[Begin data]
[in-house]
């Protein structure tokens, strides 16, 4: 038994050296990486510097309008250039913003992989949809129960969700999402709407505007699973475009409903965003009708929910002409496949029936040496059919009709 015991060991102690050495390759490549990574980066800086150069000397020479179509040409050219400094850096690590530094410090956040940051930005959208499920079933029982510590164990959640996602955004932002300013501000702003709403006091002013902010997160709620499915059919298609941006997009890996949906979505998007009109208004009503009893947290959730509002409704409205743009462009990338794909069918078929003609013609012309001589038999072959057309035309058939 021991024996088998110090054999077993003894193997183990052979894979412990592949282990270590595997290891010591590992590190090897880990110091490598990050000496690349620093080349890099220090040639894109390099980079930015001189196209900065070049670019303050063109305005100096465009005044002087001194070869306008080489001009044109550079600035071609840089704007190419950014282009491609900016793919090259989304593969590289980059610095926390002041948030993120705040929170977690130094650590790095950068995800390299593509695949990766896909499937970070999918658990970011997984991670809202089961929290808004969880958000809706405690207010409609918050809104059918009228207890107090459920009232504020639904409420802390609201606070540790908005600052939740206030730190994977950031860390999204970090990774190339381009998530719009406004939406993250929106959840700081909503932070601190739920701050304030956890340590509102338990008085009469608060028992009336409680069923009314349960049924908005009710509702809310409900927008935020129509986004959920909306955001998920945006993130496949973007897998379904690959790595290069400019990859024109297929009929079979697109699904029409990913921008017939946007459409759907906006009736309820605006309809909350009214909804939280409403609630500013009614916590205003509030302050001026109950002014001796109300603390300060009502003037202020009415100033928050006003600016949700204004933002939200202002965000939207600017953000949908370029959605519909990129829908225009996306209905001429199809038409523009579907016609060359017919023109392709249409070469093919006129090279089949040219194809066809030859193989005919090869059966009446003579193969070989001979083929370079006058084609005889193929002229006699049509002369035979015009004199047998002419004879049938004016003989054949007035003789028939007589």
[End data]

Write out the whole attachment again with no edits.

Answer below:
[in-house]
């Protein structure tokens, strides 16, 4: 038994050296990486510097309008250039913003992989949809129960969700999402709407505007699973475009409903965003009708929910002409496949029936040496059919009709 015991060991102690050495390759490549990574980066800086150069000397020479179509040409050219400094850096690590530094410090956040940051930005959208499920079933029982510590164990959640996602955004932002300013501000702003709403006091002013902010997160709620499915059919298609941006997009890996949906979505998007009109208004009503009893947290959730509002409704409205743009462009990338794909069918078929003609013609012309001589038999072959057309035309058939 021991024996088998110090054999077993003894193997183990052979894979412990592949282990270590595997290891010591590992590190090897880990110091490598990050000496690349620093080349890099220090040639894109390099980079930015001189196209900065070049670019303050063109305005100096465009005044002087001194070869306008080489001009044109550079600035071609840089704007190419950014282009491609900016793919090259989304593969590289980059610095926390002041948030993120705040929170977690130094650590790095950068995800390299593509695949990766896909499937970070999918658990970011997984991670809202089961929290808004969880958000809706405690207010409609918050809104059918009228207890107090459920009232504020639904409420802390609201606070540790908005600052939740206030730190994977950031860390999204970090990774190339381009998530719009406004939406993250929106959840700081909503932070601190739920701050304030956890340590509102338990008085009469608060028992009336409680069923009314349960049924908005009710509702809310409900927008935020129509986004959920909306955001998920945006993130496949973007897998379904690959790595290069400019990859024109297929009929079979697109699904029409990913921008017939946007459409759907906006009736309820605006309809909350009214909804939280409403609630500013009614916590205003509030302050001026109950002014001796109300603390300060009502003037202020009415100033928050006003600016949700204004933002939200202002965000939207600017953000949908370029959605519909990129829908225009996306209905001429199809038409523009579907016609060359017919023109392709249409070469093919006129090279089949040219194809066809030859193989005919090869059966009446003579193969070989001979083929370079006058084609005889193929002229006699049509002369035979015009004199047998002419004879049938004016003989054949007035003789028939007589």